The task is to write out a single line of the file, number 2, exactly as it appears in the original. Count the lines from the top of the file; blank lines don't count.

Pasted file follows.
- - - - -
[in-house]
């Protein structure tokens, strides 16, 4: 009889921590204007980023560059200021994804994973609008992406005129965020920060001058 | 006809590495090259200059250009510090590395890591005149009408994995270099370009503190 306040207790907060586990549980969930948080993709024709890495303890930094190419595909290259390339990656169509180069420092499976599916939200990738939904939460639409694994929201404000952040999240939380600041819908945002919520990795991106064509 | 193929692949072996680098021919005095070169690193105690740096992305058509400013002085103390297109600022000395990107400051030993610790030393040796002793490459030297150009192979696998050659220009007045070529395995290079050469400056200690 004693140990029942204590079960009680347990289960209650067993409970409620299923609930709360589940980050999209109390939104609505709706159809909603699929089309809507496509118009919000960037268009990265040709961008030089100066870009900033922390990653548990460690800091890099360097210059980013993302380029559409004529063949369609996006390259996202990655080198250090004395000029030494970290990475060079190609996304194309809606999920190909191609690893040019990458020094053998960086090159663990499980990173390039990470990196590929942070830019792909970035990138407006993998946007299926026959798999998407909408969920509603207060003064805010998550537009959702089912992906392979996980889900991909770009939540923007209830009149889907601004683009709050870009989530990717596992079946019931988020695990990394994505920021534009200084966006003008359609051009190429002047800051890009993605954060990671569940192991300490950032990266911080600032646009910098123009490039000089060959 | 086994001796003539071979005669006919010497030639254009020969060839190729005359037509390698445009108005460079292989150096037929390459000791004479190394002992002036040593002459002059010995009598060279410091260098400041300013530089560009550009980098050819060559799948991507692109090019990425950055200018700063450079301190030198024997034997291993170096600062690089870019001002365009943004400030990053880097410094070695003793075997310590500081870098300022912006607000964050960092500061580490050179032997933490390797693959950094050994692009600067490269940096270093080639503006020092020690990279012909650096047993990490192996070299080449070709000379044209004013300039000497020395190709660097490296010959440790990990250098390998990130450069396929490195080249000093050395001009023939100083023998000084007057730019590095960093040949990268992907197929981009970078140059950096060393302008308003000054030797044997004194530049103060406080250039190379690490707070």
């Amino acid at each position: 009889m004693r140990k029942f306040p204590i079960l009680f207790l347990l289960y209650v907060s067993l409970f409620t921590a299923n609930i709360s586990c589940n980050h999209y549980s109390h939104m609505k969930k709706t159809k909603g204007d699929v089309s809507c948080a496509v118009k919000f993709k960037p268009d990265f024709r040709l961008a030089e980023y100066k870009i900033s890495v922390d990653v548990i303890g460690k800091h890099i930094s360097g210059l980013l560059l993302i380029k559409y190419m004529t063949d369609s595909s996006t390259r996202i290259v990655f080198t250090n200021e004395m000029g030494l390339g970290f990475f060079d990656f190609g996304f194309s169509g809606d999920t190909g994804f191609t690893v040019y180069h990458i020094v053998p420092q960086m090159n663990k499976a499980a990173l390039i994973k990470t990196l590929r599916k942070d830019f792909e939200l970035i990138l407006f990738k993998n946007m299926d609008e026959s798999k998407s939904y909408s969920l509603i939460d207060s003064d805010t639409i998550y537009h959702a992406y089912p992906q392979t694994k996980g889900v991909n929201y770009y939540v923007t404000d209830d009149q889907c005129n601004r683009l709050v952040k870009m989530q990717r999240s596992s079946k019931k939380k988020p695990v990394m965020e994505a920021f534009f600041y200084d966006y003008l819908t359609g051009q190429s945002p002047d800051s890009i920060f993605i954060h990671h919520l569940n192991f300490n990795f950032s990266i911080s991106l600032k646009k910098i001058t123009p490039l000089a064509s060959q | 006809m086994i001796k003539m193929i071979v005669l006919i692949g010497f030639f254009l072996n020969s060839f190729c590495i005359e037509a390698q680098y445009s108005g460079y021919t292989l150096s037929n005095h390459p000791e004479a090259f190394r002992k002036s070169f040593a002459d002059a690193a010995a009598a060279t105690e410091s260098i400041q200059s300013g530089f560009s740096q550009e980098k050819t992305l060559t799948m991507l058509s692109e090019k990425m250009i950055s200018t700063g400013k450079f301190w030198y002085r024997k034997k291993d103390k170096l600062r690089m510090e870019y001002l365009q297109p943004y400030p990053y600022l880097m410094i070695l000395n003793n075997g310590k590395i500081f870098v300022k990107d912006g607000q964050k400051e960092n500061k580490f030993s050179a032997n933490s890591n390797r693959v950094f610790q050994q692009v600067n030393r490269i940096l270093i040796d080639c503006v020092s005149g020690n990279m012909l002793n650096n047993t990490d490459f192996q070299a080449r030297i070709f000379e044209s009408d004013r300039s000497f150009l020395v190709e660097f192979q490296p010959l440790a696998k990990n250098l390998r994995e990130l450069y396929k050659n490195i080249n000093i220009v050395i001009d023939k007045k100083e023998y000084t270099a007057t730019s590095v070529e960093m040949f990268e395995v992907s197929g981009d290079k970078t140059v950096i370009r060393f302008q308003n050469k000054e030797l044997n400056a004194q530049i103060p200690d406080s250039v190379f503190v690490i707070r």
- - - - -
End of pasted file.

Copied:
């Protein structure tokens, strides 16, 4: 009889921590204007980023560059200021994804994973609008992406005129965020920060001058 | 006809590495090259200059250009510090590395890591005149009408994995270099370009503190 306040207790907060586990549980969930948080993709024709890495303890930094190419595909290259390339990656169509180069420092499976599916939200990738939904939460639409694994929201404000952040999240939380600041819908945002919520990795991106064509 | 193929692949072996680098021919005095070169690193105690740096992305058509400013002085103390297109600022000395990107400051030993610790030393040796002793490459030297150009192979696998050659220009007045070529395995290079050469400056200690 004693140990029942204590079960009680347990289960209650067993409970409620299923609930709360589940980050999209109390939104609505709706159809909603699929089309809507496509118009919000960037268009990265040709961008030089100066870009900033922390990653548990460690800091890099360097210059980013993302380029559409004529063949369609996006390259996202990655080198250090004395000029030494970290990475060079190609996304194309809606999920190909191609690893040019990458020094053998960086090159663990499980990173390039990470990196590929942070830019792909970035990138407006993998946007299926026959798999998407909408969920509603207060003064805010998550537009959702089912992906392979996980889900991909770009939540923007209830009149889907601004683009709050870009989530990717596992079946019931988020695990990394994505920021534009200084966006003008359609051009190429002047800051890009993605954060990671569940192991300490950032990266911080600032646009910098123009490039000089060959 | 086994001796003539071979005669006919010497030639254009020969060839190729005359037509390698445009108005460079292989150096037929390459000791004479190394002992002036040593002459002059010995009598060279410091260098400041300013530089560009550009980098050819060559799948991507692109090019990425950055200018700063450079301190030198024997034997291993170096600062690089870019001002365009943004400030990053880097410094070695003793075997310590500081870098300022912006607000964050960092500061580490050179032997933490390797693959950094050994692009600067490269940096270093080639503006020092020690990279012909650096047993990490192996070299080449070709000379044209004013300039000497020395190709660097490296010959440790990990250098390998990130450069396929490195080249000093050395001009023939100083023998000084007057730019590095960093040949990268992907197929981009970078140059950096060393302008308003000054030797044997004194530049103060406080250039190379690490707070």